– user124493
Commented Dec 15, 2009 at 19:42
• Thanks, corrected it (I think... it seems like the constant value cancels out in the specific case of being on the order of 'n' because the constant should be there when n=1 so if the time for n=1 is say 50ms, then that means the constant value is 50, so for n=10, it should take 50*10ms, which is still 10 times as long and the constant cancels out and can be safely discarded. Commented Dec 16, 2009 at 4:56
• I think this is probably the best answer to this question, now.
– user124493
Commented Dec 16, 2009 at 19:13

Short answer: It means that the processing time is in linear relation to the size of input. E.g if the size of input (length of list) triples, the processing time (roughly) triples. And if it increases thousandfold, the processing time also increases in the same magnitude.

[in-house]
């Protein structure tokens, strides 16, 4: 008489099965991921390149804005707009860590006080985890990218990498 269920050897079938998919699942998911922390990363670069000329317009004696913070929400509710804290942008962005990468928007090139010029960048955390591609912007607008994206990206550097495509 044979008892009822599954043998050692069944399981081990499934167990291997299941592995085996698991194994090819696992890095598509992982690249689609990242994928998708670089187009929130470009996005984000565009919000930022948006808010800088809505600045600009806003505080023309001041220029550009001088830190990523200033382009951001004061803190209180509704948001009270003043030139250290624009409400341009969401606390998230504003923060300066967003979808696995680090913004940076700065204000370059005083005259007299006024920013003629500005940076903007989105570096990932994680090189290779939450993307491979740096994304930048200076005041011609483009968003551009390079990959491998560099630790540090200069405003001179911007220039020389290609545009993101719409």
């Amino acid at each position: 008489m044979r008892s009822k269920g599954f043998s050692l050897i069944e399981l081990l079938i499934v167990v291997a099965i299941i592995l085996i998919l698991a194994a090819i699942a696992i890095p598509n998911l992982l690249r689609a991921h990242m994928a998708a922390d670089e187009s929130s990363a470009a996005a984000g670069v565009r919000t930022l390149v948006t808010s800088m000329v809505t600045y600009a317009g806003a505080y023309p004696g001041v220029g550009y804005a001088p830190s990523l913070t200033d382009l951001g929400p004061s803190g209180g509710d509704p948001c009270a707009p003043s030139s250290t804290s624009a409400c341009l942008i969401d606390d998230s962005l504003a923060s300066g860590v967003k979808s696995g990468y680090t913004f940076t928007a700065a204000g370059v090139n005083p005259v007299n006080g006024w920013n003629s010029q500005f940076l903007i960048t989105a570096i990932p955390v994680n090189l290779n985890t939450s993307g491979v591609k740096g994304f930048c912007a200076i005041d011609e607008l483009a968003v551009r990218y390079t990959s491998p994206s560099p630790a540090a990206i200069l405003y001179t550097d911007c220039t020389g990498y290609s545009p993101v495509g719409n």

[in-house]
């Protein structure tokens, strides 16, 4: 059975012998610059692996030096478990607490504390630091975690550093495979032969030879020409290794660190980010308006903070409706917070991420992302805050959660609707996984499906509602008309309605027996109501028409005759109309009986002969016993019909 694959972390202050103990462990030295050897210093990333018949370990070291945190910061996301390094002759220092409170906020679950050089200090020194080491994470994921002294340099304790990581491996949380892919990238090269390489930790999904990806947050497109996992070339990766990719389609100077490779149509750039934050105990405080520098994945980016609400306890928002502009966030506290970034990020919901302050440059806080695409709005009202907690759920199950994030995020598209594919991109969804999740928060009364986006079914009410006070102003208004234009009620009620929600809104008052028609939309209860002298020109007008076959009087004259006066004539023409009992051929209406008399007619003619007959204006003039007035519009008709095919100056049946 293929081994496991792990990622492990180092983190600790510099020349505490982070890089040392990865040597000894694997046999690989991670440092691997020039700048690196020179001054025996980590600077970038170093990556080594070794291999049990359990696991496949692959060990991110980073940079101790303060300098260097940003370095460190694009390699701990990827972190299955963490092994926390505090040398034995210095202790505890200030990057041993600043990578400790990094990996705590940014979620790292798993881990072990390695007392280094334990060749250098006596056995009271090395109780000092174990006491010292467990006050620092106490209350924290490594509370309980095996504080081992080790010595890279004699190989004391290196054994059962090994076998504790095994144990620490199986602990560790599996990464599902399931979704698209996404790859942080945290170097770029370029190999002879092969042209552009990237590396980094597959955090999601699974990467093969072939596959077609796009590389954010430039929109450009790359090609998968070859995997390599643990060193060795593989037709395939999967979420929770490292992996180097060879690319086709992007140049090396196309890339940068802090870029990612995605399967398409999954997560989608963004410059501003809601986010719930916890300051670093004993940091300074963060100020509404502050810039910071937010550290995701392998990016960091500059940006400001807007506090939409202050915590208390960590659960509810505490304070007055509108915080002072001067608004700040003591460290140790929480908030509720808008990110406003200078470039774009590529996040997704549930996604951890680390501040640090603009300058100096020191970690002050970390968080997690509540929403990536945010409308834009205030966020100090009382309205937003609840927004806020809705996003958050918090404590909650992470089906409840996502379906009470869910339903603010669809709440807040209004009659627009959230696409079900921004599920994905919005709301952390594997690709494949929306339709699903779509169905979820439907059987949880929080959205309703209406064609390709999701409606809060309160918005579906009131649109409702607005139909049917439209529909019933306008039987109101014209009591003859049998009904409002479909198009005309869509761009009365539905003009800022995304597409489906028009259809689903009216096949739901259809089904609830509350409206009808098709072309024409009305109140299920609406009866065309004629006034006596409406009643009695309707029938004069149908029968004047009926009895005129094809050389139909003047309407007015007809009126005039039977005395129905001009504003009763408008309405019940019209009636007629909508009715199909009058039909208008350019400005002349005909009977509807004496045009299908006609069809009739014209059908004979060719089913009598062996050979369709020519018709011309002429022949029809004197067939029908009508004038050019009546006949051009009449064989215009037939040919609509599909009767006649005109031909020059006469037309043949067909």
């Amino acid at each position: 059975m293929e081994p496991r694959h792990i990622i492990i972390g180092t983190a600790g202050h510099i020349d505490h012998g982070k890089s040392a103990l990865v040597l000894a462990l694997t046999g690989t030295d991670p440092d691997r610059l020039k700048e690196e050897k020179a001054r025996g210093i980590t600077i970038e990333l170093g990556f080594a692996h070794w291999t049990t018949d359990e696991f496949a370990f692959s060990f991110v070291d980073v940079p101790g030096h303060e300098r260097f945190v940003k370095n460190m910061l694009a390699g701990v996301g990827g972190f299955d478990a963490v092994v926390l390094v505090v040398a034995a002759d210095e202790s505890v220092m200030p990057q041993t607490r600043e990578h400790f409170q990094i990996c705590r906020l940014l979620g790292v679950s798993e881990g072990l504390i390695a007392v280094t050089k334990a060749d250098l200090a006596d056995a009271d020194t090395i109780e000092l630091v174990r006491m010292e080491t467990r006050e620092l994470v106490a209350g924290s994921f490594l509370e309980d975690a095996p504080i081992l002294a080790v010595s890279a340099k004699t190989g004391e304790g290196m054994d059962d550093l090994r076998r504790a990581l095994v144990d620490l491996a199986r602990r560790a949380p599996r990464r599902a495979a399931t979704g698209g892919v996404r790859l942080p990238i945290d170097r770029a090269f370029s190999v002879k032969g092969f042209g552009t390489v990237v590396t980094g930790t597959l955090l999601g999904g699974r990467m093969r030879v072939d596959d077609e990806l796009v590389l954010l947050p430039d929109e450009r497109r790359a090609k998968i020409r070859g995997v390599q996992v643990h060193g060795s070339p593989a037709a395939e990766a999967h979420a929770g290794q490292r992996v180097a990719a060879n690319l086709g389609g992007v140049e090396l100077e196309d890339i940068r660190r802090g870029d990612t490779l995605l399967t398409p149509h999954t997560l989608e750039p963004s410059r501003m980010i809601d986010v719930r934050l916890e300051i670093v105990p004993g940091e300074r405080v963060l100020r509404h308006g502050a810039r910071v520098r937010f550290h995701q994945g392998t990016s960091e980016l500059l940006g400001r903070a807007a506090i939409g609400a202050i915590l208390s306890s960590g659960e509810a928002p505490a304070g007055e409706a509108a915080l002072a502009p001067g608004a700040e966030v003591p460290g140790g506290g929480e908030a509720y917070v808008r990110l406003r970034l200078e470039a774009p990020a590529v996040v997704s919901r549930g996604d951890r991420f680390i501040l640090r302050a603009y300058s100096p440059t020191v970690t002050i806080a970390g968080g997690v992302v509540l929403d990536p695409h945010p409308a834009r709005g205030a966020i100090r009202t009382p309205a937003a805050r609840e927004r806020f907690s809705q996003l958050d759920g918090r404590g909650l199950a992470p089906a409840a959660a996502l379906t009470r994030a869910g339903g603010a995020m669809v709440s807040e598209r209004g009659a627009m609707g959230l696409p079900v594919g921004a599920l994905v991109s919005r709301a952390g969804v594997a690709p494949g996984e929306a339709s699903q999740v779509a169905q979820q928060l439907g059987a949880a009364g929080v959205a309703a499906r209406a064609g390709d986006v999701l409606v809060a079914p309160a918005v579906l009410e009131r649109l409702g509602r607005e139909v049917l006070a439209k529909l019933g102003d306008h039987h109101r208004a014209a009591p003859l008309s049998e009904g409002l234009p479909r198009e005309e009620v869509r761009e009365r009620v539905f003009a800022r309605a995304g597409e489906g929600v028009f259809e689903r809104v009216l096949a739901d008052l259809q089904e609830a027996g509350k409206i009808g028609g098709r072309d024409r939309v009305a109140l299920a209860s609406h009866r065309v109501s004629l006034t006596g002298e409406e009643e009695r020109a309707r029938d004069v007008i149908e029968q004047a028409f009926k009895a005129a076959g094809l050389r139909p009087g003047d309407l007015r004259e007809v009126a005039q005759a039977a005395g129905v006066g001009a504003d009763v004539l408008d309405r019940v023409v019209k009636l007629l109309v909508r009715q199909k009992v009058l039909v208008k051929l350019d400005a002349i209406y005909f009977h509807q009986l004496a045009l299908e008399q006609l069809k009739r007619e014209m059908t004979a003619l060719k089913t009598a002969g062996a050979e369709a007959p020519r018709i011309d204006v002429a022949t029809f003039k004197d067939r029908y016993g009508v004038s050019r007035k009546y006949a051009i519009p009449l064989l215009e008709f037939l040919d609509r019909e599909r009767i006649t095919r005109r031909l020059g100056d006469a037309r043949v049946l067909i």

This may help:

http://en.wikipedia.org/wiki/Big_O_notation#Orders_of_common_functions

O(n): Finding an item in an unsorted list or a malformed tree (worst case); adding two n-digit numbers

Good luck!

Wikipedia explains it far better than I can, however it means that if your list size is N, it takes at max N loops/iterations to insert an item. (In effect, you have to iterate over the whole list)

If you want a better understanding, there is a free book from Berkeley that goes more in-depth about the notation.

• "it takes at max N loops/iterations to insert an item" hmm.. N loops on problem size N = O(N * N) = O(N^2), unless I misunderstand what you were trying to say.
– µBio
Commented Dec 15, 2009 at 18:27
• Not exactly "at max N". It can be 2*N, or 3*N. That would still be O(N). Commented Mar 8, 2010 at 7:10